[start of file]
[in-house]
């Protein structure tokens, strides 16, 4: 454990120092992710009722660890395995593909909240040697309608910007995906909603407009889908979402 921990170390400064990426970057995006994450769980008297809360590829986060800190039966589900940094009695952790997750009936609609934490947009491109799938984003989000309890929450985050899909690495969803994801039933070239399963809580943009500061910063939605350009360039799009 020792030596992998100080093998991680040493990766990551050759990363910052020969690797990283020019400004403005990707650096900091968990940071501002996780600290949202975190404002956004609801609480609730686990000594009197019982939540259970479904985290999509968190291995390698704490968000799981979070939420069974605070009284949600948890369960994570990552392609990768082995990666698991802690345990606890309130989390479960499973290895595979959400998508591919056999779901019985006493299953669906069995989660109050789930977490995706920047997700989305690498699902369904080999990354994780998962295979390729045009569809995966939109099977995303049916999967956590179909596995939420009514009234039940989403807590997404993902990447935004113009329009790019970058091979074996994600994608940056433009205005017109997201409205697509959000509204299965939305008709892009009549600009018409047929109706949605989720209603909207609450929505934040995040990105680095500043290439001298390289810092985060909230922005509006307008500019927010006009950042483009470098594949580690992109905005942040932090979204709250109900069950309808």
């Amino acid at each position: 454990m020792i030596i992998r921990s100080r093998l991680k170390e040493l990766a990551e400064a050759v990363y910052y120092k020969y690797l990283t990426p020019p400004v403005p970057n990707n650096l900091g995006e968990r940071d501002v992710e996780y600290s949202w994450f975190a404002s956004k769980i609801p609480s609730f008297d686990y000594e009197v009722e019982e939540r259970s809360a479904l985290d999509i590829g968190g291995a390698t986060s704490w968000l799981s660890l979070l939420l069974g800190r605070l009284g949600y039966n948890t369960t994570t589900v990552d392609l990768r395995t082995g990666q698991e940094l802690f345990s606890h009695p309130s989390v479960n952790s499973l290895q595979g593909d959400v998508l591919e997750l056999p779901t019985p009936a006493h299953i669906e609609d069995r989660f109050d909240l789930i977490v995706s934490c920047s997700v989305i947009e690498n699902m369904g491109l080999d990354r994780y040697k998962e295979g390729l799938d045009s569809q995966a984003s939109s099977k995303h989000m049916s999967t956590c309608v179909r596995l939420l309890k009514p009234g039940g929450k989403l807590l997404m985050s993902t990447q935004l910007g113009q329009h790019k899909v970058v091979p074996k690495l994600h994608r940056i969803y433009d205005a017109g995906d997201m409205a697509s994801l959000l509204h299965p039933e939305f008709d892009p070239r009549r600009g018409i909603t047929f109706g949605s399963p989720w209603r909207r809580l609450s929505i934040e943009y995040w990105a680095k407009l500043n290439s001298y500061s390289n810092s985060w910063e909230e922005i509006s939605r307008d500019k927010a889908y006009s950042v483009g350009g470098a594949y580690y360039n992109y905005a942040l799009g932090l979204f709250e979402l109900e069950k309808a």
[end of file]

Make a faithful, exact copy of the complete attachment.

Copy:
[in-house]
């Protein structure tokens, strides 16, 4: 454990120092992710009722660890395995593909909240040697309608910007995906909603407009889908979402 921990170390400064990426970057995006994450769980008297809360590829986060800190039966589900940094009695952790997750009936609609934490947009491109799938984003989000309890929450985050899909690495969803994801039933070239399963809580943009500061910063939605350009360039799009 020792030596992998100080093998991680040493990766990551050759990363910052020969690797990283020019400004403005990707650096900091968990940071501002996780600290949202975190404002956004609801609480609730686990000594009197019982939540259970479904985290999509968190291995390698704490968000799981979070939420069974605070009284949600948890369960994570990552392609990768082995990666698991802690345990606890309130989390479960499973290895595979959400998508591919056999779901019985006493299953669906069995989660109050789930977490995706920047997700989305690498699902369904080999990354994780998962295979390729045009569809995966939109099977995303049916999967956590179909596995939420009514009234039940989403807590997404993902990447935004113009329009790019970058091979074996994600994608940056433009205005017109997201409205697509959000509204299965939305008709892009009549600009018409047929109706949605989720209603909207609450929505934040995040990105680095500043290439001298390289810092985060909230922005509006307008500019927010006009950042483009470098594949580690992109905005942040932090979204709250109900069950309808």
């Amino acid at each position: 454990m020792i030596i992998r921990s100080r093998l991680k170390e040493l990766a990551e400064a050759v990363y910052y120092k020969y690797l990283t990426p020019p400004v403005p970057n990707n650096l900091g995006e968990r940071d501002v992710e996780y600290s949202w994450f975190a404002s956004k769980i609801p609480s609730f008297d686990y000594e009197v009722e019982e939540r259970s809360a479904l985290d999509i590829g968190g291995a390698t986060s704490w968000l799981s660890l979070l939420l069974g800190r605070l009284g949600y039966n948890t369960t994570t589900v990552d392609l990768r395995t082995g990666q698991e940094l802690f345990s606890h009695p309130s989390v479960n952790s499973l290895q595979g593909d959400v998508l591919e997750l056999p779901t019985p009936a006493h299953i669906e609609d069995r989660f109050d909240l789930i977490v995706s934490c920047s997700v989305i947009e690498n699902m369904g491109l080999d990354r994780y040697k998962e295979g390729l799938d045009s569809q995966a984003s939109s099977k995303h989000m049916s999967t956590c309608v179909r596995l939420l309890k009514p009234g039940g929450k989403l807590l997404m985050s993902t990447q935004l910007g113009q329009h790019k899909v970058v091979p074996k690495l994600h994608r940056i969803y433009d205005a017109g995906d997201m409205a697509s994801l959000l509204h299965p039933e939305f008709d892009p070239r009549r600009g018409i909603t047929f109706g949605s399963p989720w209603r909207r809580l609450s929505i934040e943009y995040w990105a680095k407009l500043n290439s001298y500061s390289n810092s985060w910063e909230e922005i509006s939605r307008d500019k927010a889908y006009s950042v483009g350009g470098a594949y580690y360039n992109y905005a942040l799009g932090l979204f709250e979402l109900e069950k309808a």